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Security to the Letter
by Herman Mehling
Manager of secure infrastructure services
United States Postal Service
Stress Reliever: Plays ice hockey.
Favorite geek sites: www.techrepublic.com, www.sans.com and www.iss.net
Charles (Chuck) McGann has one of those job titles that simply doesn't do justice to the importance and scope of the work he performs. Describing McGann as the manager of secure infrastructure services for the United States Postal Service is on a par with describing the postal service as an organization that delivers mail.
McGann has an enormously challenging job--securing the world's fifth largest computer network, which consists of more than 500,000 IP addresses, 12,000 servers, 150,000 desktops and 225,000 users spread over 34,000 interconnected offices. Each month, this sprawling, complicated enterprise receives more than 300 million network attacks.
"My goal is to eliminate malicious traffic that could damage the postal service's brand image and potentially weaken the confidence of its customers," he says.
"Chuck is keenly aware of the range of security breaches and understands the damages they do," says Ovie Carroll, special agent in computer crimes from the Office of the Inspector General in Washington, D.C. "He knows it doesn't take much to undermine a network like ours. He has done an outstanding job of rallying all the players together, educating us and keeping us focused on protecting the network."
McGann has stellar qualifications and a unique background that make him a solid fit for the job. A CISSP and CISM, he also holds a certification for information assurance methodology from the National Security Agency. But he brings more than technical expertise to his job--he draws on considerable IT management experience from the private sector, plus a stint as acting postmaster and 18 years as a police officer.
"Chuck is very tenacious--a straight shooter who has helped me create and implement the new structure and policies of the postal service security environment," says Pete Myo Khin, CISO of the postal service. McGann injected business rationale into a security system that used to hold security as an absolute value, says Khin. "Chuck's credo is that business and security are joined at the hip. He works very hard to communicate this to our staff."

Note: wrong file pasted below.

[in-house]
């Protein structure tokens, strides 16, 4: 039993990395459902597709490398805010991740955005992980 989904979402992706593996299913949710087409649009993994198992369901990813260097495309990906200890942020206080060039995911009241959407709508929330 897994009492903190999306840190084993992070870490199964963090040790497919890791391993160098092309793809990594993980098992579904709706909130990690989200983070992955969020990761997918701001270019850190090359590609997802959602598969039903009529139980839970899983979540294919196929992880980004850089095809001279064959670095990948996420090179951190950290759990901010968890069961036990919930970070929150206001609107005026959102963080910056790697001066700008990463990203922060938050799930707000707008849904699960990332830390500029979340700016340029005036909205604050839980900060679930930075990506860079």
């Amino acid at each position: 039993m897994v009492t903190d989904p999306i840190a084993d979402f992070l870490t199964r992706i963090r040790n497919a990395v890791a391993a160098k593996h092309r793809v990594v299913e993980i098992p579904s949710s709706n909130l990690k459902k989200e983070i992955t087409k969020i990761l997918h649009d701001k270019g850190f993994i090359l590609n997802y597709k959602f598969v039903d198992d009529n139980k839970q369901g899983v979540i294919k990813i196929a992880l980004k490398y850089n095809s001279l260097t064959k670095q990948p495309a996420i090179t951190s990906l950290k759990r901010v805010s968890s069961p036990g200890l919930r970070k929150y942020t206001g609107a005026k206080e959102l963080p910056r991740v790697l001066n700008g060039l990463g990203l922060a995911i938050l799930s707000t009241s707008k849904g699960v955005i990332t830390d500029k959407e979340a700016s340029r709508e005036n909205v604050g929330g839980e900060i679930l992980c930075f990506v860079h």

In 2004, McGann spearheaded a mammoth intrusion prevention deployment across all the desktops within the postal service. The solution was deployed on 90,000 desktops within three weeks and to the rest within a few months, thanks to a centralized deployment methodology developed by McGann and his team. As a result of this fast and smooth rollout, not a single USPS computer has been the victim of a successful attack. Yet McGann remains humble.
"I could not have achieved such success without an incredible team," he says. "I manage a group of security professionals who act cohesively to commingle their assets for the welfare of the postal service and our customers."
Recently, McGann took on more responsibility by becoming the postal service's lead liaison with the Department of Homeland Security (DHS). His role is to make certain both organizations maintain clear and constant communication about information security in order to develop, plan and execute successful security strategies. In addition to leading the postal service's interagency relationship with DHS, McGann is now driving security assessments to protect the online assets of local post offices across the country.
McGann directs a staff of about 100 who develop and enforce organization-wide security policies and procedures for postal service employees as well as for about 3,000 business partners. As a result, McGann's job becomes more challenging. The postal service's number of business partners has grown ten-fold over the past five years--boosting the potential for security risks.
"The more partners we add, the more vulnerable we are to some individual or group penetrating our security perimeter," he says. "So far, our security tools and procedures have been rock solid, but our challenge is not to become complacent."
This was first published in September 2005